Trump or Hillary? Americans Will Vote For Who They Dislike Less
A poll finds that Democrats and Republicans may vote only to block the other party from winning.
The U.S. presidential election may turn out to be one of the world’s biggest un-popularity contests. Nearly half of American voters who support either Democrat Hillary Clinton or Republican Donald Trump for the White House said they will mainly be trying to block the other side from winning, according to a Reuters/Ipsos poll released Thursday.
The results reflect a deepening ideological divide in the United States, where people are becoming increasingly fearful of the opposing party, a feeling worsened by the likely match-up between the New York real estate tycoon and the former first lady, said Larry Sabato, director of the University of Virginia’s Center for Politics.
Trump has won passionate supporters and vitriolic detractors for his blunt talk and hardline proposals, including his call for a ban on Muslims entering the United States, and his promise to renegotiate international trade deals.
Former Secretary of State Clinton’s appeal to voters seeking continuity with President Barack Obama’s policies, has won her a decisive lead in the race for the Democratic presidential nomination, but finds strong opponents among those disillusioned by what they see as lack of progress during Obama’s tenure.
The poll asked likely voters about the primary motivation driving their support of either Trump or Clinton heading into the general election on Nov. 8.
About 47 percent of Trump supporters said they backed him primarily because they don’t want Clinton to win. Another 43 percent said their primary motivation was a liking for Trump’s political positions, while 6 percent said they liked him personally.
Similar responses prevailed among Clinton supporters. About 46 percent said they would vote for her mostly because they don’t want to see a Trump presidency, while 40 percent said they agreed with her political positions, and 11 percent said they liked her personally.
To be sure, voters’ opinions could change over the next several months. Candidates will be feted at party conventions, will square off in a series of national debates, and will be targeted by millions of dollars worth of advertisements. But the negative atmosphere is likely to reign, says Alan Abramowitz, an Emory University professor who has studied the rise of negative partisanship in America.
Both campaigns probably will decide their best strategy is to work even harder to vilify each other. “It’s going to get very, very negative,” Abramowitz added.
Meanwhile, according to the online political stock market PredictIt, Clinton has a higher probability than Trump of becoming the next U.S. president, but the gap between the pair narrowed this week.
Clinton’s probability on Friday was 61 percent, down from 65 percent seven days ago, according to the site, which allows users to wager small amounts of money on “yes” or “no” predictions of future events. The probability that Trump will win the Nov. 8 election was 40 percent, up from 34 percent.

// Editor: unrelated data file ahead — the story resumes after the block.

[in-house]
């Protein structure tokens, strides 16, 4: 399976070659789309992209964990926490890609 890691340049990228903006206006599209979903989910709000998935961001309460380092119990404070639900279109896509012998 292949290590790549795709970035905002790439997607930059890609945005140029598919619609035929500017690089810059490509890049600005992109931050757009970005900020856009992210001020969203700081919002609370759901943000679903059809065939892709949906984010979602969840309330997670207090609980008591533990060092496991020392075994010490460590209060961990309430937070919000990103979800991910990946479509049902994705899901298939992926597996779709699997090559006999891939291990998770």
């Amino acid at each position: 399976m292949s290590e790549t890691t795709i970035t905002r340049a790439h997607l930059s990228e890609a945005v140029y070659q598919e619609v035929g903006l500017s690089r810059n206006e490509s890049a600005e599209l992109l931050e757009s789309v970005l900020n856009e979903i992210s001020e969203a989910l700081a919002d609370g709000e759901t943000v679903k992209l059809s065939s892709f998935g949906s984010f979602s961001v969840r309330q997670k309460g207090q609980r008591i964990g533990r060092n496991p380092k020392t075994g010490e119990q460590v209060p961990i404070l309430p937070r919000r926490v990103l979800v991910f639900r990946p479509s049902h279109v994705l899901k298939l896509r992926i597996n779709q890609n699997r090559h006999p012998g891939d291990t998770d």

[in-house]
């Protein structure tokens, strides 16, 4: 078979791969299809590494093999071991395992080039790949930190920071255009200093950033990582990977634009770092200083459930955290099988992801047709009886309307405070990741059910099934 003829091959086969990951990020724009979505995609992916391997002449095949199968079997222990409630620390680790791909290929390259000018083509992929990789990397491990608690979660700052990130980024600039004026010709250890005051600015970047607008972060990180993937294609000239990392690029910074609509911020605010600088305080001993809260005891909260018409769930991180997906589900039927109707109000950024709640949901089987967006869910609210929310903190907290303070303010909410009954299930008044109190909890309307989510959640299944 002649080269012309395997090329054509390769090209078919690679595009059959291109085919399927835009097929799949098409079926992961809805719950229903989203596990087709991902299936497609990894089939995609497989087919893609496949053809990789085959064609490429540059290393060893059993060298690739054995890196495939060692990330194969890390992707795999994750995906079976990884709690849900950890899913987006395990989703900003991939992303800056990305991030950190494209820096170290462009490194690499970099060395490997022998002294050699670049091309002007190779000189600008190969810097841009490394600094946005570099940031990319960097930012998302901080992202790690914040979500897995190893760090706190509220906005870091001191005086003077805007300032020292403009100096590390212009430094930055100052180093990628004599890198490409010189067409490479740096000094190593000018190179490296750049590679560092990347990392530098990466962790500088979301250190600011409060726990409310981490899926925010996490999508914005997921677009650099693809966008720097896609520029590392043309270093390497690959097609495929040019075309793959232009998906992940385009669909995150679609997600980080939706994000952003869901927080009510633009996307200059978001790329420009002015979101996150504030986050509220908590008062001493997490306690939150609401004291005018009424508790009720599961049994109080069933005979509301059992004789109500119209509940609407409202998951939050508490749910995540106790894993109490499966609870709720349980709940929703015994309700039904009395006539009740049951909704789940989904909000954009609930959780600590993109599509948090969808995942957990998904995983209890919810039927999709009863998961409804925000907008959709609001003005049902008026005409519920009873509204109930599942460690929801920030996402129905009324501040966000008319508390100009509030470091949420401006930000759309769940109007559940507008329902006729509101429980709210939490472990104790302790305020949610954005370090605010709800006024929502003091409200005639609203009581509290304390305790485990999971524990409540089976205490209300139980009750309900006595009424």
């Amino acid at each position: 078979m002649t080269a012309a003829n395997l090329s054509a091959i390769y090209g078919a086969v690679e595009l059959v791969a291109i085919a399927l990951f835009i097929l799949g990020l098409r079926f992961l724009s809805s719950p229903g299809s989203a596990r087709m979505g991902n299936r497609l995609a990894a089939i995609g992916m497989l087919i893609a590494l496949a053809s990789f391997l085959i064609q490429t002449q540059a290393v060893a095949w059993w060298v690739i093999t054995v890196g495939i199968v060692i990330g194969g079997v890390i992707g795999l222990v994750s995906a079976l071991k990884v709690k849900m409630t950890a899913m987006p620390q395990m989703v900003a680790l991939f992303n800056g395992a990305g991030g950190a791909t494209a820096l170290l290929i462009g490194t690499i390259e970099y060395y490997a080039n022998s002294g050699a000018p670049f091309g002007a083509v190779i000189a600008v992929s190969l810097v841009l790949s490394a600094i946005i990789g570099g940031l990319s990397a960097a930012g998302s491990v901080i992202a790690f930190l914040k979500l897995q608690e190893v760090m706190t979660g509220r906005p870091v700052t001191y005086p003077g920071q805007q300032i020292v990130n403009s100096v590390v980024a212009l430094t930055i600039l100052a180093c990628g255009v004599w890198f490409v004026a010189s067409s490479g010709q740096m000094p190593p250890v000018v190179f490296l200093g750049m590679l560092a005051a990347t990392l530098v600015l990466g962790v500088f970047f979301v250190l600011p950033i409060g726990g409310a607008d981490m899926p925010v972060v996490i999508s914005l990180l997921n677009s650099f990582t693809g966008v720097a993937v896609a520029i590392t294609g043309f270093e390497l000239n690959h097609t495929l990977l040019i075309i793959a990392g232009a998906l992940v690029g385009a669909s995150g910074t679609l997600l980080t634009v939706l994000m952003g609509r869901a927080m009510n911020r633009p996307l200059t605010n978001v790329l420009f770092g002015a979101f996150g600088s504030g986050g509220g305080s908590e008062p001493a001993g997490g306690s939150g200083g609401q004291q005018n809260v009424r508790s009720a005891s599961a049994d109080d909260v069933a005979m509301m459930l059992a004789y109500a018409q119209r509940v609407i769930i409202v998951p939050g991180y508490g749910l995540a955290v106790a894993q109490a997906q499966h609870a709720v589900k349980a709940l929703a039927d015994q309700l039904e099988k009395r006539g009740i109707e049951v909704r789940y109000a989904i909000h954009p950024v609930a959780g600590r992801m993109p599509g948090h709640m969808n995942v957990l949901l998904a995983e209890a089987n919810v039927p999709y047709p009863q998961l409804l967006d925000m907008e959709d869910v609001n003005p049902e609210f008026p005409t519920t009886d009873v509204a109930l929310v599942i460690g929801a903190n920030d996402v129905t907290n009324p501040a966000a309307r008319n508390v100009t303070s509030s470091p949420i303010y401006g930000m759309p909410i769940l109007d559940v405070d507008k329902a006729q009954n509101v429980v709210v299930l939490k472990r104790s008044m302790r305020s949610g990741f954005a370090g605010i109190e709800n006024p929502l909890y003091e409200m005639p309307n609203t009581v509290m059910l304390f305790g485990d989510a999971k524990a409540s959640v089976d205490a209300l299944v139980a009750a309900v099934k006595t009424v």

Trump’s sweeping victory in this week’s Indiana primary prompted his remaining Republicans rivals Ted Cruz and John Kasich to drop out of the race, cementing the businessman’s status as the party’s presumptive nominee. Clinton is in a fight with U.S. Senator Bernie Sanders for the Democratic nomination and holds a clear lead in delegates. Trump is now testing out themes to use against Clinton to persuade disgruntled Republicans to get behind his campaign. On Friday, he criticized her use of a private email server while she was U.S. secretary of state.
Not only does Trump’s ridicule of his opponents manage to stir things at political rallies, the fact that he scorns as many republicans as Democrats is an indication of the cracks within the GOP, according to a report from Yahoo news.
Trump doesn’t mince words when it comes to Republicans who have declared they aren’t voting for him, “among them former Florida Gov. Jeb Bush and Sen. Lindsey Graham, R-S.C., both one-time rivals for the nomination he has all but won”, the Yahoo news report adds.
Bill Clinton was the worst in history and I have to listen to her talking about it? Just remember this: She was an unbelievably nasty, mean enabler. And what she did to a lot of those women is disgraceful. So put that in her bonnet and let’s see what happens.Donald Trump
As the Yahoo news report points out, it was expected that Trump would be “slamming” Democrats. But his issues within the GOP reflect a peculiar display of “Republican vs. Republican discord”.
Though Democrats generally distanced themselves from the Republican in-fighting, however President Barack Obama did say “This is not entertainment. This is not a reality show, and candidates need to show they have the qualities to lead the world’s strongest nation”.
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